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Cosmetic Buzzwords Explained5 min read

Cosmetic Buzzwords Explained | health is wellth

It’s no secret that there is a big shift happening in the beauty and cosmetic industry. Consumer empowerment is at an all-time high. Why? Because cosmetics are more targeted than ever before. The rise of independent and transparent brands is in response to consumers’ actual cosmetic needs and desires. Want fuller eyebrows or more glowy skin? Now there are serums, gels, creams, oils and masks that can all help you achieve your desired look.

But that’s not all. Consumers are also shopping more consciously. Recent studies indicate that their purchases show a preference for products that are without harsh chemicals and dyes, do not harm animals, or leaves out any pesky ingredients. To keep up with these preferences, many beauty brands are using buzzwords like natural, organic, non-toxic, vegan, or clean on their labels to better reach consumers. It’s very encouraging to see so many brands embrace these consumer preferences – but the question remains: what do they really mean?

Keep reading to see what ingredient standard works best for your lifestyle.


What is it?

Products that are produced from certified organic ingredients that are processed without the use of synthetic chemical compounds.

Is it regulated?

Yes, the USDA’s National Organic Program (NOP) not only regulates how organic products are produced and handled but also the labeling requirements. For a product to be labeled as organic, it must follow all certified organic requirements and display the official USDA organic seal. However, there are levels to this:

  • Products that contain only organically produced and processed ingredients (with no other ingredients or additives) can be labeled as 100% organic.
  • Products that contain at least 70 percent organic ingredients can use the phrase “made with organic ingredients.
  • Products containing less than 70 percent organic ingredients cannot use the term “organic”.
Is it safe?

There is no scientific evidence that suggests products labeled as organic are more or less safe than similar products that are not organic.


What is it?

Who knows! The FDA doesn’t know either as the use of the term “natural” on cosmetic products has no regulatory meaning or requirements.

Is it regulated?

Not a chance.

Is it safe?

Not necessarily. A product labeled as “natural” or “all-natural” does not mean it is safe or even good for you. That same “natural” product you may consider purchasing doesn’t mean it is free of pesky ingredients like parabens, sulfates, fragrance, phthalates or even toxins. Yes, you heard that right!


What is it?

Products that are not tested on animals.

Is it regulated?

Kind of. If you check the back of a cruelty-free cosmetic product, you will most likely notice a small bunny beneath the ingredients list. This indicates that the product is a part of the Leaping Bunny Program and is in accordance with their guidelines on animal testing, which “requires that no new animal testing be used in any phase of product development by the company, its laboratories, or ingredient suppliers.”

Is it safe?

It’s safe for animals, as they are not being used for tests, but that doesn’t mean it is more or less safe for human consumption.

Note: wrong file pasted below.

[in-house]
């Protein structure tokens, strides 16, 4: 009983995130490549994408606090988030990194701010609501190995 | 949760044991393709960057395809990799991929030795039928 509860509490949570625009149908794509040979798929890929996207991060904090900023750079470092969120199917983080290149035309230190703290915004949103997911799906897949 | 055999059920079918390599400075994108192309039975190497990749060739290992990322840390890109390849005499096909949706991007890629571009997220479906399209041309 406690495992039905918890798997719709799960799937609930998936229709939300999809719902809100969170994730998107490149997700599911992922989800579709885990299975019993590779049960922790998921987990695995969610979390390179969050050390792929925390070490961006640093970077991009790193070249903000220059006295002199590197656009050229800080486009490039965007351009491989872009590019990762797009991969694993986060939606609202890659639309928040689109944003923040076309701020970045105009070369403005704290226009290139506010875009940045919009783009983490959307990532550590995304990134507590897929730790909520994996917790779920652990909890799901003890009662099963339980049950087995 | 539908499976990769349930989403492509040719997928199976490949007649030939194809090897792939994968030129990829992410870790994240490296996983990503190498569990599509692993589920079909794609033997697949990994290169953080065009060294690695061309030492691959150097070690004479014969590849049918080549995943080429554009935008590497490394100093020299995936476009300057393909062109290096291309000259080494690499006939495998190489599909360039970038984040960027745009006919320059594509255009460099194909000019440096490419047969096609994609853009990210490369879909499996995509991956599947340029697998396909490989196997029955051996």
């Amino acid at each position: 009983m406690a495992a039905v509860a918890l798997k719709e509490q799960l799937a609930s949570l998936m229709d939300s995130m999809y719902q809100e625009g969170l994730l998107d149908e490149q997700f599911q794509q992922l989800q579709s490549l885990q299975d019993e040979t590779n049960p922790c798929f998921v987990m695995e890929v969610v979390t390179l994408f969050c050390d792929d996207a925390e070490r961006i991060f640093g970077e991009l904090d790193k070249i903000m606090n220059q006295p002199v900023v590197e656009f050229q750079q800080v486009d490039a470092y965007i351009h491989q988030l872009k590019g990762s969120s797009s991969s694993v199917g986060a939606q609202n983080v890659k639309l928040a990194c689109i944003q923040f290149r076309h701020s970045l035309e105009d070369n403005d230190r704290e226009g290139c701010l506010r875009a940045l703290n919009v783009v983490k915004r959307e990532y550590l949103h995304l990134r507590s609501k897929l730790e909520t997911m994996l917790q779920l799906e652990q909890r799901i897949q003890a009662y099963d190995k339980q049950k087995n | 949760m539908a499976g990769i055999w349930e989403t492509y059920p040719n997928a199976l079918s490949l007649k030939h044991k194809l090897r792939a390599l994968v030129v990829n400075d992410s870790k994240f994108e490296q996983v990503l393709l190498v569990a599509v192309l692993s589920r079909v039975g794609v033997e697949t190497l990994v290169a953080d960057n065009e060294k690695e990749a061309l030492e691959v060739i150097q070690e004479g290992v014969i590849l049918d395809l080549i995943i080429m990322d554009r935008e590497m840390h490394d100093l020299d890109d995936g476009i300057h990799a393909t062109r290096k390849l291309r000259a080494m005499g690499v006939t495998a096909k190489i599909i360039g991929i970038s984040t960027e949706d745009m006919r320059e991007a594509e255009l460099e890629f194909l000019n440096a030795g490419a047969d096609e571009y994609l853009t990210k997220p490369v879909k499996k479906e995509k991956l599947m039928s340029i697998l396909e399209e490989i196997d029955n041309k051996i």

What is it?

Products that do not contain ingredients of animal origin, by-product, or derivative.

Is it regulated?

Sort of. Though the definition of vegan is rather straightforward, like “natural”, there is also no formal FDA regulatory meaning for vegan. However, there are non-profit companies that have created their own vegan certifications such as Vegan Action and PETA. It is also important to remember that if a product is vegan-certified by either Vegan Action or PETA, that does not mean that the whole company is certified-vegan

Is it safe?

Not necessarily, for the same reason as “natural” products. Plus, it is difficult to tell if cosmetics are vegan just by reading the ingredient list – since companies are not legally required to label which of their ingredients were derived from an animal, plant source, or synthetically. Therefore, investing in a skincare brand that shares your same ethical values helps to cut out a lot of the guess work.


What is it?

Products that have no ingredients that cause toxic reactions in humans.

Is it regulated?

The FDA has a list of banned ingredients that are not to be included in consumer products, however a product could still contain trace amounts.

Is it safe?

Not necessarily. For example, lead and other dangerous metals (that are also classified as carcinogens!) aren’t banned substances by the FDA. Yes, you read that right. They are only banned when a product contains beyond an allowed percentage of that dangerous ingredient.


What is it?

Products that contain both natural and synthetic (man-made) ingredients.

Is it regulated?

No, not any more than “natural” products.

Is it safe?

Clean products tend to focus on safety over source, but safety is subjective. The aim is to avoid ingredients like parabens, sulfates, phthalates and synthetic fragrances, but to still include synthetic ingredients that don’t have dangerous side effects.

The Takeaway

Do. Your. Research! If any of these cosmetic ingredient standards are important to you, take the initiative to read the ingredient list and understand what your favorite brands mean when they use these buzzwords. Next time when you are shopping the shelves (and webpages) of your favorite brands, you’ll be a more conscious consumer in choosing cosmetics that work best for you and your lifestyle. Only you know what’s best for you!

What ingredient standard works best for your lifestyle? Let me know in the comments!


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